I study human-sourced organic molecules in the ocean, particularly oil. From a scientific standpoint, the ocean I see is a complex, heterogeneous mixture, a soup of salts and organics, present as both visible particles and invisible, dissolved species. In lab I work in, we have to sort through that morass and simplify it. We can’t study everything at once, so we have to isolate just the oil molecules we care about, so we can analyze them. It’s not easy. It involves a lot of filtering, extracting, dissolving, and evaporating. Then, after we do all the work of isolating our chosen molecules and analyzing them, we have to build the system up from the ground again. We have to consider how the original soup of salts and organics all around our oil molecules may have interacted with them. We have to consider that the ocean is not a mixture that’s kept in a flask in a dark fridge; it is exposed to changing conditions, including jolts of energy provided by sunlight shining down on the sea surface. With all the variables in composition and climate, the ocean is a chemist’s worst nightmare. It’s so complicated! This is why it is so fascinating. The ocean is not a gulf, not a gap, not an emptiness—it is a world we have not learned how to look at.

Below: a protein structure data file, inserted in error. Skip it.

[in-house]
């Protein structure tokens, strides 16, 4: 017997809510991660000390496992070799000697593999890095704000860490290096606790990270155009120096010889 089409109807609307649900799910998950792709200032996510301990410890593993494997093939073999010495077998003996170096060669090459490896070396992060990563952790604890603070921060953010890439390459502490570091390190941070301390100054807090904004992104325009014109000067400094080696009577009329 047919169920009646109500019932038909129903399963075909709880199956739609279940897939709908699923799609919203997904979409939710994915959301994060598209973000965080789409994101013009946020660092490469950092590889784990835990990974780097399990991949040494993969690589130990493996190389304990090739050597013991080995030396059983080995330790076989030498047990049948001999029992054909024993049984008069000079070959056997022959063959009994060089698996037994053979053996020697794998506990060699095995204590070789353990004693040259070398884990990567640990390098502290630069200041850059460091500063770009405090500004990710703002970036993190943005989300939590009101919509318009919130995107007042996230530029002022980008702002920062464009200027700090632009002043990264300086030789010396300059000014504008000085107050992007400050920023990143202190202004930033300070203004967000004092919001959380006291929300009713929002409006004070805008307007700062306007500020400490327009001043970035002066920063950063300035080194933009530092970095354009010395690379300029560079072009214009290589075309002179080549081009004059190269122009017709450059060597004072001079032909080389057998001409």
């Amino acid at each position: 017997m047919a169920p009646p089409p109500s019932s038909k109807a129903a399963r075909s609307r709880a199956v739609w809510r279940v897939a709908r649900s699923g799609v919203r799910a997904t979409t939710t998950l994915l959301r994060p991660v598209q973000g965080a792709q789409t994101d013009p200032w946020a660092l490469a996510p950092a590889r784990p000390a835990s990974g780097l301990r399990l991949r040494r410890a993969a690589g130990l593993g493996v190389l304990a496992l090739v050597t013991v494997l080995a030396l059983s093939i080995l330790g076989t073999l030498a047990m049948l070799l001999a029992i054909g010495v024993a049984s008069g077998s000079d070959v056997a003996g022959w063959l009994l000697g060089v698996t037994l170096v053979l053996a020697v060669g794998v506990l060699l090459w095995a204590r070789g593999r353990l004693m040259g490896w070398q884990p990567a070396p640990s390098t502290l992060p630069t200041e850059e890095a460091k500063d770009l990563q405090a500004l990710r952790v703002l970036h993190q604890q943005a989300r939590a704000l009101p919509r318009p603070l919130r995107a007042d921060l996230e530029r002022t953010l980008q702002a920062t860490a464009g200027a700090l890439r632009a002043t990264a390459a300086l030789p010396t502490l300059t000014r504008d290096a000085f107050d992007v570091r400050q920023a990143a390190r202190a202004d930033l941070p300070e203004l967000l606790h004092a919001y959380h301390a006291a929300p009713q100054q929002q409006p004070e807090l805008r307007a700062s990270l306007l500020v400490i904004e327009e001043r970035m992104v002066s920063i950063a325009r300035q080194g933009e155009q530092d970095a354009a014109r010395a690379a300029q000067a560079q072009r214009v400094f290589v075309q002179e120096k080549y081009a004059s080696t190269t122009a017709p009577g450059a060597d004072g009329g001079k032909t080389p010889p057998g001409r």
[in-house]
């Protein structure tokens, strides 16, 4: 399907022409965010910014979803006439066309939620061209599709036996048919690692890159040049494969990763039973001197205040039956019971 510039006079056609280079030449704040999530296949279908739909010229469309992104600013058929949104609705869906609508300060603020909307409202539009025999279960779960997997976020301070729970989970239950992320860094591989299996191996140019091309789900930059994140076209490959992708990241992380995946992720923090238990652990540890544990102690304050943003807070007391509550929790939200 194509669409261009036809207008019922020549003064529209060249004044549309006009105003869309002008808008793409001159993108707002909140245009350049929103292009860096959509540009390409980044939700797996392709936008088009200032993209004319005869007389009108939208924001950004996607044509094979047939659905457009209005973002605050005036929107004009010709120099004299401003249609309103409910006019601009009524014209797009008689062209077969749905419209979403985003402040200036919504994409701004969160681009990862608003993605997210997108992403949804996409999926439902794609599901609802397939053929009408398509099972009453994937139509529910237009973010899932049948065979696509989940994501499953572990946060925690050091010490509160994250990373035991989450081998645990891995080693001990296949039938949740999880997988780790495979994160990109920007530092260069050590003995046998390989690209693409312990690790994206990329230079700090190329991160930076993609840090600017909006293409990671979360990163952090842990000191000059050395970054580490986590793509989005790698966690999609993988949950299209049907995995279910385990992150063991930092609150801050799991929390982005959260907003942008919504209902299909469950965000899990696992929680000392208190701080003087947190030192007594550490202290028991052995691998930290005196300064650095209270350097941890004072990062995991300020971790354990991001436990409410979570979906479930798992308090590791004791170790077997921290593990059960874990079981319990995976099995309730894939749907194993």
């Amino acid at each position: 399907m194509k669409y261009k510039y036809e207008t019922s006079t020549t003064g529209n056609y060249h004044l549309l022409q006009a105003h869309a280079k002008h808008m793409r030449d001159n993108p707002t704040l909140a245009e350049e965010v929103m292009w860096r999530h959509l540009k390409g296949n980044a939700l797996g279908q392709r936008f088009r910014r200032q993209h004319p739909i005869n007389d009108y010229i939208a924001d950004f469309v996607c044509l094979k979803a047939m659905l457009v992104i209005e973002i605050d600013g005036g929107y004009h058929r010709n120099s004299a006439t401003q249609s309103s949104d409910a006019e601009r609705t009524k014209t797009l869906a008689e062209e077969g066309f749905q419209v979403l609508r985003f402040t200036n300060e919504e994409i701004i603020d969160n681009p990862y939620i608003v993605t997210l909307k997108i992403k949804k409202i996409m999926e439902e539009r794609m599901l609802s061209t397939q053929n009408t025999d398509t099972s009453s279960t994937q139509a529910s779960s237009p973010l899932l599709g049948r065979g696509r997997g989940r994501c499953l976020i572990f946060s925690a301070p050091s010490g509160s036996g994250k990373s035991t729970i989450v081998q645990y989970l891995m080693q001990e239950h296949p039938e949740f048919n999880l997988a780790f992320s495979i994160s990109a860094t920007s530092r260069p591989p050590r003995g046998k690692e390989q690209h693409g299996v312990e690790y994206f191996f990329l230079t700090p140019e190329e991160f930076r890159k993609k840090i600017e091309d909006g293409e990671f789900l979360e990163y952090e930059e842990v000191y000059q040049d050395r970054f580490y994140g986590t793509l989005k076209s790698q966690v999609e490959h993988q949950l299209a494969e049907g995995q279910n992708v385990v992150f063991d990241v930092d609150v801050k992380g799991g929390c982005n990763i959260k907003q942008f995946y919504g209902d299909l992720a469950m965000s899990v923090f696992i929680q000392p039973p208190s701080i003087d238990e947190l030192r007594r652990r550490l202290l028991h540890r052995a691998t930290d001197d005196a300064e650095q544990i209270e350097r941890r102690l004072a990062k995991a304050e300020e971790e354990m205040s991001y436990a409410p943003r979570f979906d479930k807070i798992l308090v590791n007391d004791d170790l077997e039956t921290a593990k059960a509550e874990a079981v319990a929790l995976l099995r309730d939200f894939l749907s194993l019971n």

That day at sea, when I saw the container ships on the horizon, I was so surprised by the sight because I realized how unnecessary they were. You might think that the landscape gets boring to look at when you are in the middle of the ocean, but this was not my experience. Every day, even every hour, brought new textures to the waves, new cloud types in the sky, new marine life jumping up to greet us. The container ships looked foreign on the horizon. I had enough to process in my visual sphere without them. The ocean provided plenty of material to work with.